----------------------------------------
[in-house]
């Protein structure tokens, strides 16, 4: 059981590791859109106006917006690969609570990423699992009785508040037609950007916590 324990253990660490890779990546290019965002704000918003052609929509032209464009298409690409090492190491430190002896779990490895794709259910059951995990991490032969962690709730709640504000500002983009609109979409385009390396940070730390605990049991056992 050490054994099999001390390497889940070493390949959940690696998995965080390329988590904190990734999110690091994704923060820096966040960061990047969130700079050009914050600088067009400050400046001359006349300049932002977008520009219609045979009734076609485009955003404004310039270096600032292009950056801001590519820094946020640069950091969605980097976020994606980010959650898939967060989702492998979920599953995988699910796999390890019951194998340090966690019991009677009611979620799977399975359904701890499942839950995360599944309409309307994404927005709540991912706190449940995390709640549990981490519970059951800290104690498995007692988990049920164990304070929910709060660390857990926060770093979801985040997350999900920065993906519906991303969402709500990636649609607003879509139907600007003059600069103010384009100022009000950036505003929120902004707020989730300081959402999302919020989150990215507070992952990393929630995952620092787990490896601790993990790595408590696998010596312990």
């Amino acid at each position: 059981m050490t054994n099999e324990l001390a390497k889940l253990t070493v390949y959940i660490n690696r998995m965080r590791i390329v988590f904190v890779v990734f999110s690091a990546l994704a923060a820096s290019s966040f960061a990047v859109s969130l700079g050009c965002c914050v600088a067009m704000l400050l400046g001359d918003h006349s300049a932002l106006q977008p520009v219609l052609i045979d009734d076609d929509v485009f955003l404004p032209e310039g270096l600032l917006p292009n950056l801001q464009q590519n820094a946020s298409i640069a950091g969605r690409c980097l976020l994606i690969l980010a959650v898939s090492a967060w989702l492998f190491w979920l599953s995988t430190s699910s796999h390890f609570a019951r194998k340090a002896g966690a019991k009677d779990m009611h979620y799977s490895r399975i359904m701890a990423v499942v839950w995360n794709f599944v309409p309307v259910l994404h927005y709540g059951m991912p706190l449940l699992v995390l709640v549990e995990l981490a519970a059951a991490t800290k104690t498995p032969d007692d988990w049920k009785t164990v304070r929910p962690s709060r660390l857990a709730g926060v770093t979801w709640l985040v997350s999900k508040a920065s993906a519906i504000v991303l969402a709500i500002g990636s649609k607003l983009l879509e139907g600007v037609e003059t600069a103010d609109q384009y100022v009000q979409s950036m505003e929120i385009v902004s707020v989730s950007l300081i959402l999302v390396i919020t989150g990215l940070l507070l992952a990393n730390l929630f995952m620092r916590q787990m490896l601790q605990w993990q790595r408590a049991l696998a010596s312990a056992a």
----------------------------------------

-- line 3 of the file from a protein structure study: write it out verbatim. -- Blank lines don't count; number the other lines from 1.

């Amino acid at each position: 059981m050490t054994n099999e324990l001390a390497k889940l253990t070493v390949y959940i660490n690696r998995m965080r590791i390329v988590f904190v890779v990734f999110s690091a990546l994704a923060a820096s290019s966040f960061a990047v859109s969130l700079g050009c965002c914050v600088a067009m704000l400050l400046g001359d918003h006349s300049a932002l106006q977008p520009v219609l052609i045979d009734d076609d929509v485009f955003l404004p032209e310039g270096l600032l917006p292009n950056l801001q464009q590519n820094a946020s298409i640069a950091g969605r690409c980097l976020l994606i690969l980010a959650v898939s090492a967060w989702l492998f190491w979920l599953s995988t430190s699910s796999h390890f609570a019951r194998k340090a002896g966690a019991k009677d779990m009611h979620y799977s490895r399975i359904m701890a990423v499942v839950w995360n794709f599944v309409p309307v259910l994404h927005y709540g059951m991912p706190l449940l699992v995390l709640v549990e995990l981490a519970a059951a991490t800290k104690t498995p032969d007692d988990w049920k009785t164990v304070r929910p962690s709060r660390l857990a709730g926060v770093t979801w709640l985040v997350s999900k508040a920065s993906a519906i504000v991303l969402a709500i500002g990636s649609k607003l983009l879509e139907g600007v037609e003059t600069a103010d609109q384009y100022v009000q979409s950036m505003e929120i385009v902004s707020v989730s950007l300081i959402l999302v390396i919020t989150g990215l940070l507070l992952a990393n730390l929630f995952m620092r916590q787990m490896l601790q605990w993990q790595r408590a049991l696998a010596s312990a056992a």